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Editorial: How we can be inspired off the court by Husker volleyball's success
Lesson From Volleyball

Editorial: How we can be inspired off the court by Husker volleyball's success

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The Nebraska women's volleyball team celebrates after a point is scored at the Devaney Center in February.

There’s no inherent reason for Nebraska to be a volleyball talent pool, producing more major college players per capita than any state but Hawaii.

Rather, The World-Herald’s Henry Cordes reported, it happened intentionally. Taking over the Husker program in the late 1970s, former coach Terry Pettit set out to improve high school play, holding clinics for Nebraska players and coaches.

Over time, Nebraska had built homegrown talent and began attracting top recruits. In 1995, the Huskers won the first of their now-five national championships. With 15 total Final Four appearances and the best attendance in the nation, the college program has engendered some of the top high school programs in the country.

Cordes’ story showed how Omaha’s success in hosting the volleyball Final Four in 2006 set a new standard and forever changed the atmosphere and expectations for the NCAA tournament.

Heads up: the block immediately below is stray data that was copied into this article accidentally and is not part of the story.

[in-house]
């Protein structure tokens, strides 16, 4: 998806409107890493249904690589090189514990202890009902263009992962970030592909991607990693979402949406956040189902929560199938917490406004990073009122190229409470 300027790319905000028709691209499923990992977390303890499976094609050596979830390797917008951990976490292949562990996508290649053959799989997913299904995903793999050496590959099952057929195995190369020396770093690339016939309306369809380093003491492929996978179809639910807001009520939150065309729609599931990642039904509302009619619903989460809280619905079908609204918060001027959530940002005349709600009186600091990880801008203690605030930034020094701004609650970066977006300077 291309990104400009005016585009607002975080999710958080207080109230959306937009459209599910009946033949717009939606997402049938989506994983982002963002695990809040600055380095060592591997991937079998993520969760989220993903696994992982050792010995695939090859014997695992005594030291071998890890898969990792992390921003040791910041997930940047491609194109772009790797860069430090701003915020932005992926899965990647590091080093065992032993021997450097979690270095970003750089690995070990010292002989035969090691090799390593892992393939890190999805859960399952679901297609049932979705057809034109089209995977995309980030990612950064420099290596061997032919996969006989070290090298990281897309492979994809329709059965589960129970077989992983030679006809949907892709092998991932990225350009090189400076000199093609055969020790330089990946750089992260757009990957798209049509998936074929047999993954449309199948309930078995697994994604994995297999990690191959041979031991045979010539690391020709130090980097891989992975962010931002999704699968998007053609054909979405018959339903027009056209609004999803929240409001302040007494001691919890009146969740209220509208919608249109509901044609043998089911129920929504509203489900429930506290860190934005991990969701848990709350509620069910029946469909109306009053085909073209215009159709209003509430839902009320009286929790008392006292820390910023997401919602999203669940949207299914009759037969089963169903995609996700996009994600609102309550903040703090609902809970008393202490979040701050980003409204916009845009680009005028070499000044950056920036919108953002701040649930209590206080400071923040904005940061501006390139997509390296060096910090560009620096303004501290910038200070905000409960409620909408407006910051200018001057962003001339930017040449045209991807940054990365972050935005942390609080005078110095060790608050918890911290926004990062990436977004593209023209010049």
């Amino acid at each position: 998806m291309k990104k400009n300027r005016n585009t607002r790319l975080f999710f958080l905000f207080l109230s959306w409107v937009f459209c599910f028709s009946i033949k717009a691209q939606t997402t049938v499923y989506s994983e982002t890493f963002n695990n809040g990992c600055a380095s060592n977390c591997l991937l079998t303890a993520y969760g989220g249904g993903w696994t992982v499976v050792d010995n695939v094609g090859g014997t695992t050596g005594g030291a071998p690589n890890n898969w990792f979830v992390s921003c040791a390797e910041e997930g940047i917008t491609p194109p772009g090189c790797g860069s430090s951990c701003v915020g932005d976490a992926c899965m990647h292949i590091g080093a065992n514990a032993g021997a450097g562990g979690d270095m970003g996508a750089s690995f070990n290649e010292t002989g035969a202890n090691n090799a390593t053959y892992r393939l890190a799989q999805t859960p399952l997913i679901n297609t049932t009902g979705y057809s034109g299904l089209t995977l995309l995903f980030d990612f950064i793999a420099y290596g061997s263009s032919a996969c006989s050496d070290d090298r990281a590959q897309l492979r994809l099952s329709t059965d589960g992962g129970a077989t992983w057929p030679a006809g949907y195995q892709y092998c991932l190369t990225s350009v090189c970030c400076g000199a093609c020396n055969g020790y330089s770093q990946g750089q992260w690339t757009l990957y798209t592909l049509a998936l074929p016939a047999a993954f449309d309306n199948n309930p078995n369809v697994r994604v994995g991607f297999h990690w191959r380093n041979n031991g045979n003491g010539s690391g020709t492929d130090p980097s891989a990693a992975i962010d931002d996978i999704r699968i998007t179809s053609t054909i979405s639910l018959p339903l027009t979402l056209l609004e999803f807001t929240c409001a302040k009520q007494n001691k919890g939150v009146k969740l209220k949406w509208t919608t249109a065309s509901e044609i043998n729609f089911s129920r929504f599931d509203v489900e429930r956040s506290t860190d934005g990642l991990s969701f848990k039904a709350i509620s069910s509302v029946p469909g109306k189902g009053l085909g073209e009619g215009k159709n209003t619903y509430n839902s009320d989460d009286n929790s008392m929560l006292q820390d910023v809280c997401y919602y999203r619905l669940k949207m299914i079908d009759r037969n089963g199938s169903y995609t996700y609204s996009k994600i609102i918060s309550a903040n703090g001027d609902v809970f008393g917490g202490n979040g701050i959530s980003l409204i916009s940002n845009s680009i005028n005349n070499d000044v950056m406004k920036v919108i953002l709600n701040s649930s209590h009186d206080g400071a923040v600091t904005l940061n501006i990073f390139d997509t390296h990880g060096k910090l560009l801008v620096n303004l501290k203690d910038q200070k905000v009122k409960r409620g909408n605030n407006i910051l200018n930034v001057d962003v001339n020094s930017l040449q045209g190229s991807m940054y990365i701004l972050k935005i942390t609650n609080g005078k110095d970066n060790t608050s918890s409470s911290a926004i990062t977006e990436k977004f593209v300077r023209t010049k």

This of course is tremendous for women’s sports overall, and we can be proud of Omaha’s and Nebraska’s role in elevating and showcasing an exciting sport.

It also demonstrates a larger point.

Human beings hold within a wealth and diversity of untapped talent. That might be in sports, it might be in art, science or any number of areas.

Kalamazoo Central High School in Michigan, for example, has won 21 state championships in mock trial and holds the record for advancing to the national competition. Mitchell High School in South Dakota has a long tradition of excellent show choirs. The University of Iowa’s Writers’ Workshop has produced a remarkable list of distinguished authors.

Lawyers who coach the Kalamazoo students aren’t the best in the nation; Mitchell doesn’t have unique musical roots; and Iowa doesn’t grow pretty words along with all that corn and soybeans.

Instead, as is the case with volleyball in Nebraska, someone had an idea of what’s possible and the dedication to make it happen.

Collectively and individually, we often don’t know our abilities.

But an enthusiastic champion, often not needing a vast investment of resources, can unlock the interests and skills lurking in young minds. Over time, that can become institutionalized and build a tradition.

It may be that the Omaha Public Schools’ plan for high school career pathways and academies, which officials acknowledge has been inadequately explained, has the potential to build such successes and create equal opportunities across the city.

But the important takeaway from these examples, from Husker volleyball to Kalamazoo’s aspiring attorneys, is that we can build great possibilities with a combination of vision and determination. But things don’t just happen. The sky doesn’t fall in our lap; we must reach for it.

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